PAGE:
Let’s start by examining Aeropostale’s earnings power value – the value of its earnings assuming no profitable growth is possible.
EPV = (Net income) * (1/WACC)
Net income (TTM) = $248M
WACC (all equity) = 9.52% (going by Damodaran’s industry estimates here, making the assumption that ARO’s cost are roughly average)
EPV = 248 * (1/.0952) = $2605 billion
Now, ARO’s market cap at the moment is $2.21B, meaning that with zero future growth ARO is undervalued by about 18%.
Zero growth is a wildly conservative estimate though. In recent years the company has seen continuous rapid growth [numbers to follow from Morningstar]. Aeropostale experienced yearly revenue growth of over 18% in both 2008 and 2009 in spite of extremely adverse economic conditions (and actually it has been averaging about 18% for the past five years). EPS growth has been in the 30% range since 2007, with the company posting an EPS increase of 54% for the 2009 fiscal year. Some of that comes from significant stock buybacks, but net income growth has outpaced revenue growth as well (five year average of 22%).
Aeropostale’s growth has been fueled by both new stores and increasing same-store sales. The company’s pace in opening new stores is beginning to taper off, which suggests that the company’s rapid growth will not be permanently sustainable at such a high level. Luckily, the current valuation doesn’t even factor in the retailer’s present value, much less the value of any future growth.
The company’s substantial increase in earnings during 2009 (a year when it opened fewer new stores) suggests that it could however continue expanding its market share at the expense of less efficient competitors. Even before the recession (in 2007) Aeropostale was increasing its operating margin and net sales/sq. ft. Sustained economic sluggishness might not impair the company’s growth, as it has actually improved upon the aforementioned figures during the recession and – this is getting repetitive! – every year for the last five years.
Some might contend that Aeropostale’s current success is temporary and that customers will return to other pricier/more stylish brands when the economy improves…buuuuut this assertion overlooks two important factors about Aeropostale’s performance in recent years. The first is that the company’s strong earnings and revenue growth preceded the recession by several years. Consumers were clearly embracing the brand even during a period of apparent prosperity, which undercuts the argument that customers shifted their business solely due to economic circumstances. Second, arguing that lower prices alone sufficed to lure customers during the recession ignores the performances of other lower-priced brands. Abercrombie and Fitch’s Hollister brand, for example, saw its sales decline in 2008 and (more sharply: -15%) in 2009. As a result it seems clear that consumers found Aeropostale appealing for reasons other than (or perhaps in addition to) its prices.
Taken together, that blob of text suggests that, despite the best efforts of its competitors, there is some value to the company’s growth. Greenwald‘s growth factor (f) basically compares a ratio of return on capital to cost of capital. If ROC > WACC, then growth adds value. Since Aeropostale’s cost of equity above was 9.52% and its ROE hasn’t dropped below 30% since 2003 (58% last year), that’s a pretty safe bet.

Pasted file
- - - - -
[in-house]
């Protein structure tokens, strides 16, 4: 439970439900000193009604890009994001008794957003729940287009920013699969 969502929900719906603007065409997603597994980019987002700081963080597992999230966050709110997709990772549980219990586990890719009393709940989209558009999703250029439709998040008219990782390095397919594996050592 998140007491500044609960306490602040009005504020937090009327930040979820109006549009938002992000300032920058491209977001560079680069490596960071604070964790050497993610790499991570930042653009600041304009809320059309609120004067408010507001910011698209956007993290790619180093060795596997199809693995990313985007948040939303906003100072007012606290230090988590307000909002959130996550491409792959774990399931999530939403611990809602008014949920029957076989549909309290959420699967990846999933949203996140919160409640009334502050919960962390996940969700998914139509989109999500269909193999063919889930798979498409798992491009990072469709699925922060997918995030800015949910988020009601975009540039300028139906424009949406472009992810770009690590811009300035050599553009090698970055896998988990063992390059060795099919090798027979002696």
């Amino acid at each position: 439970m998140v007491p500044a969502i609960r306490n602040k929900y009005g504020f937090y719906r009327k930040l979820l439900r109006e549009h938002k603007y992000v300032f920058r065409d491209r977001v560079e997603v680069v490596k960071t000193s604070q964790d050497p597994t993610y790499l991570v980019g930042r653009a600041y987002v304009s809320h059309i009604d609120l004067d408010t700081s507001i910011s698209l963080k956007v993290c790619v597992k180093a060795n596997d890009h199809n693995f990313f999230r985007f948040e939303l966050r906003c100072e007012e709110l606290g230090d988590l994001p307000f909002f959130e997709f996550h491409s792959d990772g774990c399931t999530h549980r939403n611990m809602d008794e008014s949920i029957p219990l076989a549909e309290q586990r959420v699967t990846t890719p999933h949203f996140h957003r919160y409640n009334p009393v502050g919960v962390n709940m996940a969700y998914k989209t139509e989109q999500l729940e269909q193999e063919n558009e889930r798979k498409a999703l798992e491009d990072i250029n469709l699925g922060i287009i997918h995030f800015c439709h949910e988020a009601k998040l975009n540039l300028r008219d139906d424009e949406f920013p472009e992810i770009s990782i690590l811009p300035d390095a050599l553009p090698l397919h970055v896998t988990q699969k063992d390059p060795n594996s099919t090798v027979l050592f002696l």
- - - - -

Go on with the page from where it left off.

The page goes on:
If you’re into that sort of thing, ARO also pops up on Joel Greenblatt’s “magic formula” screen (and, if you can believe everything you read on the interent, was once the subject of a sizeable investment by the man himself).
The only red flag valuation-wise is the above-average P/B (4.4x). Part of that seems to come from substantial stock buybacks, and part from better working capital management. The company appears to keep substantially less inventory on hand than its competitors.
A comparison of efficiency and growth statistics of Aeropostale and two major competitors briefly illustrates its superior management and competitive position:
|Days Inv.||Asset Turnover||5Y Rev. Avg Growth||5Y EPS Avg Growth||5Y Avg. ROE|
The numbers suggest that, given their relatively similar levels of financial leverage, Aeropostale owes its immense – and unlike its competitors, consistently growing – return on equity to its significantly greater efficiency and higher margins. Efficiency (along with consistent and well-managed growth) suggest that high-quality management is in place that will continue to make excellent use of the company’ s retained earnings to build an increasingly strong competitive position.
So, what’s it selling for? Current P/E of 9.73 is 36% below the S&P 500 average of 15.1 and also below competitors like ANF (35.5), American Eagle (19.16), or GPS (11.89).
What’s the catch? The stock has been knocked down recently for missing analyst expectations and suffered a few analyst downgrades. That unnerved me a bit at first, but if it pushes down the price farther it ought to make this a safer investment by widening the gap between its intrinsic and market values. From what I can gather some analysts seem concerned that the company is operating at peak profitability. To some extent, that’s true: operating margins and COGS are at high/low points respectively.
Without seeing the reports it’s hard to say how they address ARO’s improving efficiency or the ability of its smaller-margined competitors to continue to squeeze prices, but the encouraging thing is that even if those concerns are valid and the company merely treads water earnings-wise then it continues to be undervalued and if these concerns push down the price it becomes even more so.
It’s not quite a slam dunk, and there will probably be a lot of short-term volatility concerning quaterly earnings estimates, but ARO looks like a good long-term bet.